All hope and opportunity ended, however, when 89001 suffered a serious failure and was withdrawn from traffic in July 1992.[2] When 89001 failed, it was still owned by British Rail, and Brush had no contractual obligation with regard to it. Additionally, having no orders from BR for their design investment, there was little incentive for Brush to construct spare parts for it. BR had written off the locomotive as part of the ECML development and thus it was seen as a surplus and nil value asset. As such, the locomotive was sidelined.

It was saved for preservation at the Midland Railway Centre by a group of Brush Traction employees.[11] During this time the locomotive appeared at every major British Rail depot open day, in a slowly deteriorating Intercity Swallow livery.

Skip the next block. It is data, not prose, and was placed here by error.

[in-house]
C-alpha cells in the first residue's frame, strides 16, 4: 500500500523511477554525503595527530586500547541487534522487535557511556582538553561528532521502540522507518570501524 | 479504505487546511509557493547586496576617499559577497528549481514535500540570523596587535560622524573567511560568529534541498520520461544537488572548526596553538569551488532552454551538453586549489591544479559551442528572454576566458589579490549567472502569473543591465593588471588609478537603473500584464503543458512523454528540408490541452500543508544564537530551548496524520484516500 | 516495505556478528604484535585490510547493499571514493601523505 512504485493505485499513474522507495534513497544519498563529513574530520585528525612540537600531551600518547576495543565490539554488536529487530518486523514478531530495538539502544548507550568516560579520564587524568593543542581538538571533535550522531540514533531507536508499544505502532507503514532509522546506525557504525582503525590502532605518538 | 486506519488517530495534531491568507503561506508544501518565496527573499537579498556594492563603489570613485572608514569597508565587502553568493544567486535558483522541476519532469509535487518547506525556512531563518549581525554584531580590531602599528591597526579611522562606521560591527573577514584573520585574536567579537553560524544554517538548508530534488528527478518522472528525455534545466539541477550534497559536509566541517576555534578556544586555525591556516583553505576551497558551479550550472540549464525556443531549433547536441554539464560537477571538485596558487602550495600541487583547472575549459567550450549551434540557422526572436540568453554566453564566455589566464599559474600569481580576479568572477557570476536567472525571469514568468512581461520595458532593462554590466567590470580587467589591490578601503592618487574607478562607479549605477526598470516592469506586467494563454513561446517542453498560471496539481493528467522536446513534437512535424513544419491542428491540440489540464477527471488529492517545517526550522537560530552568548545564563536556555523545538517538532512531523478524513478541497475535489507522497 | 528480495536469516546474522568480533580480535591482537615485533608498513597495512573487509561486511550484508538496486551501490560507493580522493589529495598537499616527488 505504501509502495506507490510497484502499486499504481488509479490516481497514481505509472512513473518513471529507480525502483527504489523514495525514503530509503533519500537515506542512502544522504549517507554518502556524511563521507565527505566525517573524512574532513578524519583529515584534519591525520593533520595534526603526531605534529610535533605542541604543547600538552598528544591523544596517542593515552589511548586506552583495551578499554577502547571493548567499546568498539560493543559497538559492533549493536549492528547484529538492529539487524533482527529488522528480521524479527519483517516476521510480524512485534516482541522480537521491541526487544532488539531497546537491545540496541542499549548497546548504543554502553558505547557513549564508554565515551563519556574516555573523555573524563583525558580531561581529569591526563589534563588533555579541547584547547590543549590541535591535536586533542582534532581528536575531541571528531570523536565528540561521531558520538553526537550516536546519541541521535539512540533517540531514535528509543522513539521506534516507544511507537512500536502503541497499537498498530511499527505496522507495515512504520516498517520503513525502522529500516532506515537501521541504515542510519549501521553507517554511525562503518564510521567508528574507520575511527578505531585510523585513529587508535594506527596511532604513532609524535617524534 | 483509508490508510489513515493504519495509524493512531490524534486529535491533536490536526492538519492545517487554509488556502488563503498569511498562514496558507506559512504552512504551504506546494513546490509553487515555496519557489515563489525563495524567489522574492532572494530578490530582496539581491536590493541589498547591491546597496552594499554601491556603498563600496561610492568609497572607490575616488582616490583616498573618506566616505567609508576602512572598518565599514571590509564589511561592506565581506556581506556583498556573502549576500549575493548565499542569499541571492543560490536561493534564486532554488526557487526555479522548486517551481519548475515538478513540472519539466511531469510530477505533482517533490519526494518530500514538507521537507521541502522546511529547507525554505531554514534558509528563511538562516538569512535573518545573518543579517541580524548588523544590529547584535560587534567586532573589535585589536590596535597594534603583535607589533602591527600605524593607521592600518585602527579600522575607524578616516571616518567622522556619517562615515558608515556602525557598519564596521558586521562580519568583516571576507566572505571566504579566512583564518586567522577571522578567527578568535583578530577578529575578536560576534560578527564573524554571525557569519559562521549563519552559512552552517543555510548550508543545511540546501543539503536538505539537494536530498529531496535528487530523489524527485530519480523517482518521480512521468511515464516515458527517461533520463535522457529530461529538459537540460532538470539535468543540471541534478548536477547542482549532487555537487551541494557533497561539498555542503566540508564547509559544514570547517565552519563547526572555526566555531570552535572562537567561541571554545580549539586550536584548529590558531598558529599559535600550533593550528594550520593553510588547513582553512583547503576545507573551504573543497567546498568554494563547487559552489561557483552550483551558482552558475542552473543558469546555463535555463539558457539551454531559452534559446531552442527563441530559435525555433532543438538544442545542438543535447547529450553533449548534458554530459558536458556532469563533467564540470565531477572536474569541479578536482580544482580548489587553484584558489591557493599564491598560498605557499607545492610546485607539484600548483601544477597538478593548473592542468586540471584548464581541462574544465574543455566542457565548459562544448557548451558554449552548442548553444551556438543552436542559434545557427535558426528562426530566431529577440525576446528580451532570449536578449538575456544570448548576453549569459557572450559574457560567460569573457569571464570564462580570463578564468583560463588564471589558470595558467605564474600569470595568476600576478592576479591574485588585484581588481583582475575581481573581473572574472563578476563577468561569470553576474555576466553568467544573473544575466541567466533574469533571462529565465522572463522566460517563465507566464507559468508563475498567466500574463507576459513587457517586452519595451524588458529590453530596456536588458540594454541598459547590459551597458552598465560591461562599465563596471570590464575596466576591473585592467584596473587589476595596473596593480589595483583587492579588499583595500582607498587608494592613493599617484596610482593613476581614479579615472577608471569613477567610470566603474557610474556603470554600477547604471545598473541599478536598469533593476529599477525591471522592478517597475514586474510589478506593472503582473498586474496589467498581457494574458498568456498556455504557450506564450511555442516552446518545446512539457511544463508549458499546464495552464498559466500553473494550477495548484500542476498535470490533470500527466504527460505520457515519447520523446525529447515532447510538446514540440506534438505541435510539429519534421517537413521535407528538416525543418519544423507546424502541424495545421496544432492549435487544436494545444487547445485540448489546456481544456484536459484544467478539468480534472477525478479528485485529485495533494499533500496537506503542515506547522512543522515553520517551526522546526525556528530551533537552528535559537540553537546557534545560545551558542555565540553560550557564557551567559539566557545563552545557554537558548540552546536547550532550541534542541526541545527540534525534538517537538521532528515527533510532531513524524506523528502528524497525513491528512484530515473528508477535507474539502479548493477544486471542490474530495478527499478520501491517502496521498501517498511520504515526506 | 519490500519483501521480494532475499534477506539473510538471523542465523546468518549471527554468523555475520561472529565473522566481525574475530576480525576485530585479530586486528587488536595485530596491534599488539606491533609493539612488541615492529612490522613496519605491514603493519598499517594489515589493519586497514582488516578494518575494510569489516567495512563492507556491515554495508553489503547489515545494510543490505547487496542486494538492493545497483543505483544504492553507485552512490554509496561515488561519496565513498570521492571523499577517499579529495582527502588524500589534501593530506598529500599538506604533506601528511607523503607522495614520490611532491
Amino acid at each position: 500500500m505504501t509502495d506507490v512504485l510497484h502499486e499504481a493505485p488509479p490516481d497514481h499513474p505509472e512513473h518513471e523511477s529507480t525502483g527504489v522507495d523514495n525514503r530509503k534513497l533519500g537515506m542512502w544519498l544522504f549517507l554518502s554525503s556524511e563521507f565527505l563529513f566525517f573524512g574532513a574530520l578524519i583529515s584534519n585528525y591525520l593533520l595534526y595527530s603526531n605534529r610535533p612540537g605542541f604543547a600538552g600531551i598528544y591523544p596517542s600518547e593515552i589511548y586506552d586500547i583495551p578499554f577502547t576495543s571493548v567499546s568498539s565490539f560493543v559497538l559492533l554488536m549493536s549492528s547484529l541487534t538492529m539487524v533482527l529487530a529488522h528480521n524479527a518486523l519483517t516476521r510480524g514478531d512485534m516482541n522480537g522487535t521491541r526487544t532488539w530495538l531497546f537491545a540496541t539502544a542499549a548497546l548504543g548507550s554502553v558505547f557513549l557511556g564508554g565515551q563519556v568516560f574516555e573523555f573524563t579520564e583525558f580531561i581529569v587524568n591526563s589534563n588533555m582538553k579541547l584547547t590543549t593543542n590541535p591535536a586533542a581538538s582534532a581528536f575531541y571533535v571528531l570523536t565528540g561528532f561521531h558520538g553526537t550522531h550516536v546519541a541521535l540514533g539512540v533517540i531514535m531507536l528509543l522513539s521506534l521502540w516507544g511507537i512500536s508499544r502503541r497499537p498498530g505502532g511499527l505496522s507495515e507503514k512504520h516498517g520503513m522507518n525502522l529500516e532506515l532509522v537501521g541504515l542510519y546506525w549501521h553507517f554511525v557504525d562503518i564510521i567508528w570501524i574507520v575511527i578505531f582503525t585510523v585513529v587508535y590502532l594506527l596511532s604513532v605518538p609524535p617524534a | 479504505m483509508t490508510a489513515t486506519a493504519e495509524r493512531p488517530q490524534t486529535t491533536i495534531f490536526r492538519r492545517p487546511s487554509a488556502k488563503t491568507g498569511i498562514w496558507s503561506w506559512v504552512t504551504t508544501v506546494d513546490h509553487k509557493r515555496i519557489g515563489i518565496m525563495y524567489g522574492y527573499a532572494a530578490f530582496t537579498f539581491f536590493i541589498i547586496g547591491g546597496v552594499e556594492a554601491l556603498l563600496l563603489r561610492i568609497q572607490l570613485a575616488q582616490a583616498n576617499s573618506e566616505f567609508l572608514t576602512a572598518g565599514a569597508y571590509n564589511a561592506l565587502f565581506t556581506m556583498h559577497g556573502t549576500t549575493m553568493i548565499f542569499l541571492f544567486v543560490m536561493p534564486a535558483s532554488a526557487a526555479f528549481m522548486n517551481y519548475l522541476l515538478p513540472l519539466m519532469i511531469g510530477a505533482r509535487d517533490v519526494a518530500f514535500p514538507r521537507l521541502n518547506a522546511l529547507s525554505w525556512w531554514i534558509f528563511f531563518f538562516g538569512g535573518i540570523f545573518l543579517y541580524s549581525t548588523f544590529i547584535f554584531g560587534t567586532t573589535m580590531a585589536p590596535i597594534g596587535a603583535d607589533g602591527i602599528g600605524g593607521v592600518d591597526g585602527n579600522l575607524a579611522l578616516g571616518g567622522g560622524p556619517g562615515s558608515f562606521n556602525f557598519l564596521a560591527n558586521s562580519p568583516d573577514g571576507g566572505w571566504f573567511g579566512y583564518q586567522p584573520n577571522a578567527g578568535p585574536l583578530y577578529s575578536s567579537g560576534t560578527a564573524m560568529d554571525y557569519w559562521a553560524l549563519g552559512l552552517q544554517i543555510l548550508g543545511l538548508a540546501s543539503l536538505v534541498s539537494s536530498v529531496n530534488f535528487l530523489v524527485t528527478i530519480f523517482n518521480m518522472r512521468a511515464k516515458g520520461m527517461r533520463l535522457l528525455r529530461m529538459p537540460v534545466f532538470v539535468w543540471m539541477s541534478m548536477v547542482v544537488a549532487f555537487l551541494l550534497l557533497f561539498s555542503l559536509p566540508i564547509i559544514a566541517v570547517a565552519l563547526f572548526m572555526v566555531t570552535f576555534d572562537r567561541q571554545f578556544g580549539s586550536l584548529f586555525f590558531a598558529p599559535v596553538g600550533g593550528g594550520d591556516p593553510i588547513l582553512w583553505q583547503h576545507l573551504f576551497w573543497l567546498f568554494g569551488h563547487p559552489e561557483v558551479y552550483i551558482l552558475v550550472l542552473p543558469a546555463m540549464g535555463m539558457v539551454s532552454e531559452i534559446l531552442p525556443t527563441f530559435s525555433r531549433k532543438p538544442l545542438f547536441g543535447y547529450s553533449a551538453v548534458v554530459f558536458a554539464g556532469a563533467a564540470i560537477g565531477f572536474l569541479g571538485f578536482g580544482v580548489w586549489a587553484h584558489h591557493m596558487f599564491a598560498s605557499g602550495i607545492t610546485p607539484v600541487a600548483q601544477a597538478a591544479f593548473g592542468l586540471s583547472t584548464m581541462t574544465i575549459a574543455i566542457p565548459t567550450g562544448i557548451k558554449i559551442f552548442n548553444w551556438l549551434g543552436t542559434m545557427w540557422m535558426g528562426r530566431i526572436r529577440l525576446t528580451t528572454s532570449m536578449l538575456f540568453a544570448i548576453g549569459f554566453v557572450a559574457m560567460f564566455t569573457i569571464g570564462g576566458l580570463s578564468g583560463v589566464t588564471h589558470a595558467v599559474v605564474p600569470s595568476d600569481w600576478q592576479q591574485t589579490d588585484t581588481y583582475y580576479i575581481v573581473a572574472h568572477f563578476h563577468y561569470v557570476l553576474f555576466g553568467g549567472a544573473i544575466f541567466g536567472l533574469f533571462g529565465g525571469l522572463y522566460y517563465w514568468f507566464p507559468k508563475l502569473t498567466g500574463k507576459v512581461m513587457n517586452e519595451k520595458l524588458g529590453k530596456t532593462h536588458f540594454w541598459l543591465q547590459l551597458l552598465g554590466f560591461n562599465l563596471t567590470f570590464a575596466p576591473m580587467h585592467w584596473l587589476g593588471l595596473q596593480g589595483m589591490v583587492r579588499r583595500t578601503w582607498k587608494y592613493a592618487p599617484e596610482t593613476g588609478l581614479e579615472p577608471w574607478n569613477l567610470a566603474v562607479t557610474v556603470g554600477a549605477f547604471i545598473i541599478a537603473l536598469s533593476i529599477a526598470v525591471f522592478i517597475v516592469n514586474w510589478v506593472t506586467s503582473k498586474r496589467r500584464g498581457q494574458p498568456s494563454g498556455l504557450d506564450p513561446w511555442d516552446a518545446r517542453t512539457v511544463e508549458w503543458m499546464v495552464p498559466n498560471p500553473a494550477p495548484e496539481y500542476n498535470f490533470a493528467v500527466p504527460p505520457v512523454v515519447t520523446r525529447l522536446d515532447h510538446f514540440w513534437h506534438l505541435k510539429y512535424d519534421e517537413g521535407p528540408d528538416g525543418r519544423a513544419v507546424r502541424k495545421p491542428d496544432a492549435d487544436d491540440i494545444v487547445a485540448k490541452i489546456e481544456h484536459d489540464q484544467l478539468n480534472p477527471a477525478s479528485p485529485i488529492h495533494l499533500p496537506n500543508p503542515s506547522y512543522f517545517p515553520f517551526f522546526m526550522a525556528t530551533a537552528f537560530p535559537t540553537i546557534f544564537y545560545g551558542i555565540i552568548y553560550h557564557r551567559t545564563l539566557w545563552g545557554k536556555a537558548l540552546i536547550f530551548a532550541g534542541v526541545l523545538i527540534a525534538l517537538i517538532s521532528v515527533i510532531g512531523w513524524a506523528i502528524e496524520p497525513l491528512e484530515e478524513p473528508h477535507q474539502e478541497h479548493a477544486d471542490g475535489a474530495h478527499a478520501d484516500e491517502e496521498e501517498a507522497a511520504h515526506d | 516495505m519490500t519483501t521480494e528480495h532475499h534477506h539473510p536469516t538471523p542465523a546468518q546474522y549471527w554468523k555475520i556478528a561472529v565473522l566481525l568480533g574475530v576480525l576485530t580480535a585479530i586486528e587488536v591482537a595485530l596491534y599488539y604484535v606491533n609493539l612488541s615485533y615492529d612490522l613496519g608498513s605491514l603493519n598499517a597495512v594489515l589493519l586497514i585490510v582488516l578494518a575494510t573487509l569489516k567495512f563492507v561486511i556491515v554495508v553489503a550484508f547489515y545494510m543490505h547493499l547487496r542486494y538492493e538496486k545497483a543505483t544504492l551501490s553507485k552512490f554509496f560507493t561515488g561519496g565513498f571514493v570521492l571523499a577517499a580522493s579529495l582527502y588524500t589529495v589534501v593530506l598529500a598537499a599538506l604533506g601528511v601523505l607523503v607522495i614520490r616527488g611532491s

Legacy[edit]

It was hoped that the Class 89 design would be used for electric locomotives for the Channel Tunnel, and some investigation was undertaken. It was also hoped the Class 89 would be a viable Class 86 replacement, however an upgraded version of the Class 87 was ordered as the Class 90 instead.

Ultimately only technology and ideas from 89001's internal design were used in the Class 9 Eurotunnel locomotives and some similarity in electronics lives on today in the Class 92 locomotive design. Brush did eventually win the contracts to build Channel Tunnel locomotives, and the similarities between these and 89001 enabled suitable spares to be constructed.

GNER ownership[edit]